He explained that importers bear heavy financial burdens as a result of the delay in releasing the goods for long periods of time due to failure in acquiring documentary credits, as well as allowing the extension of the periods of time stipulated in the Customs Law to transfer abandoned goods to cast-offs.

He further suggested addressing the CBE to appoint representatives to respond to inquiries and clarify the vision for importers so that the matter would not be left to personal judgments.

A comprehensive industry strategy is required

Mohamed Hanno — Chairperson of the Alexandria Businessmen Association — said that industry development measures need some time to bear fruit, but as for solving the problems it faces, we are still waiting for various authorities to implement the president’s directives to facilitate all procedures.

He called for a comprehensive industry strategy that identifies priorities and target areas based on strengths and competitive advantage.

A strategy is required to re-engineer working methods of regulatory bodies and the bodies issuing licenses and approvals to achieve transparency, speed, and ease of procedures while setting standards to measure the performance of these bodies.

“There is some improvement in the import of raw materials and spare parts, but the rate is still less than required,” he commented.

Unifying legislation and procedures for the registration of nutritional supplements

Mohamed Anwar — Chairperson of supplements maker Organix and Member of the Chamber of Food Industries at Federation of Egyptian Industries — said that there is a boom in the food and nutritional supplement industry.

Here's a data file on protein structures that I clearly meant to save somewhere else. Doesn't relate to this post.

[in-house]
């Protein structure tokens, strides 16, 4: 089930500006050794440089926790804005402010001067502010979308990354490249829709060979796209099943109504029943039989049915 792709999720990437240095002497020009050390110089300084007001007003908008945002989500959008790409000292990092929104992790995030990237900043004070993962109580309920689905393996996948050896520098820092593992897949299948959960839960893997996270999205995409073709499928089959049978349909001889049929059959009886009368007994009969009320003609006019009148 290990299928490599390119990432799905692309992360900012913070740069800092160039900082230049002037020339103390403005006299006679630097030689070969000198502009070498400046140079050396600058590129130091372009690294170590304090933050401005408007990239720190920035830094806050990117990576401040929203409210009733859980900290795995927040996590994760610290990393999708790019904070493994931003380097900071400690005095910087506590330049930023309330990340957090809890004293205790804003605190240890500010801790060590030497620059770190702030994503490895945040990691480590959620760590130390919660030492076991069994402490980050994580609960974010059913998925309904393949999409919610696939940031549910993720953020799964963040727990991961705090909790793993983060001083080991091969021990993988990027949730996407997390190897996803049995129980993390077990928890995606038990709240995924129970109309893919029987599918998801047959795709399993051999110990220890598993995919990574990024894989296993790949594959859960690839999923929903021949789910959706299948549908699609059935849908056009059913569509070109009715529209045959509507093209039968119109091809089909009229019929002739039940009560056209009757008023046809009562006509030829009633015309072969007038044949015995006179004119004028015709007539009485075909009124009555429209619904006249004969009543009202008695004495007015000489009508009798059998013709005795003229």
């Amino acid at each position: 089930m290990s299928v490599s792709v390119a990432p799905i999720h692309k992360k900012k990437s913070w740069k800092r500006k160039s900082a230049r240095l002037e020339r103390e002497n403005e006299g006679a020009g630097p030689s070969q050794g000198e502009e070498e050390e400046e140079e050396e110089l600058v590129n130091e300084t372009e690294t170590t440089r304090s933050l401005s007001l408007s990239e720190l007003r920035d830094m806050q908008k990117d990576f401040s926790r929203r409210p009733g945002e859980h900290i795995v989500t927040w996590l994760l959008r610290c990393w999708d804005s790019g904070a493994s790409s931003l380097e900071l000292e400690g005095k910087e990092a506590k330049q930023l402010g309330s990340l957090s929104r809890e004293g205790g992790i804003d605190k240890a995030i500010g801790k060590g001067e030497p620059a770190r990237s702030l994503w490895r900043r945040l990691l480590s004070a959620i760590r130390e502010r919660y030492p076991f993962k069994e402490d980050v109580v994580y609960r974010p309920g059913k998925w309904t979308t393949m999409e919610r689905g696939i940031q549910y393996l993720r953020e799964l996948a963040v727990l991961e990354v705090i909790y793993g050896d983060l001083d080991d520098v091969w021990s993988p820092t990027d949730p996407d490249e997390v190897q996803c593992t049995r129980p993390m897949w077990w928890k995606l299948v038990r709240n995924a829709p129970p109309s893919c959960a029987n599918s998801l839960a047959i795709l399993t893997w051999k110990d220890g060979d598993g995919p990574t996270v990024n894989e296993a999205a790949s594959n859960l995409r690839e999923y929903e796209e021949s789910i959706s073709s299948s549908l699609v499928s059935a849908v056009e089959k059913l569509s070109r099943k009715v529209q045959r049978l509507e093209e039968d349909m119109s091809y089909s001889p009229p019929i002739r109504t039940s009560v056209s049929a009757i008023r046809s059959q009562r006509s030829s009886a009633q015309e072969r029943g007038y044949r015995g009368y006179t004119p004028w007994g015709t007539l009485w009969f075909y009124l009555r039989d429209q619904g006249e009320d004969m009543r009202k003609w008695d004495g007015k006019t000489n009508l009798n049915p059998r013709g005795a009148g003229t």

He added that the industry has especially flourished after the outbreak of the coronavirus pandemic.

A large part of this industry is promoted in Egypt and is well regulated, but there are challenges facing it nonetheless, the most important of which are it inputs, which are mostly imported from outside of Egypt.

There is another challenge, which is related to the process of registering nutritional supplements, and some of them need a year to be registered, which must be greatly shortened to two or three months, according to Anwar.

For this sector, President Al-Sisi’s directives were a bit different, especially with regard to facilitating the process of importing raw materials and excluding them from the clause of transferring documentary credits. However, some machines and equipment are not considered by the CBE as production requirements. This poses an obstacle to the industry because it does not constitute a priority for the CBE, which halts production.

He called for unifying legislation and procedures for the registration of nutritional supplements, as well as opening the doors for export.

Providing investors in medical industries advantages like others

Head of the Federation of Egyptian Industries’ Private Healthcare Providers Division Alaa Abdel Meguid pointed out that there are a number of difficulties facing investment in the sector, the first of which is the inability of investors to dispose of medical projects by selling or acquiring them as a result of the Minister of Health and Population’s decision to suspend these transactions until ministerial approval is given, which has not happened in a year and a half.

Moreover, there is difficulty in obtaining licenses for health institutions as a result of the multiplicity of approval authorities — namely the ministry, the Egyptian Medical Syndicate, and the Research and Building Centre.

Consequently, a one-stop shop system must be implemented, and the time period for obtaining the license should be limited, Abdel Meguid added.

He highlighted that investors in medical industries do not any of the advantages their counterparts in other industries do, such as acquiring land at a reduced price, temporary tax exemption, and lower interest rates on loans.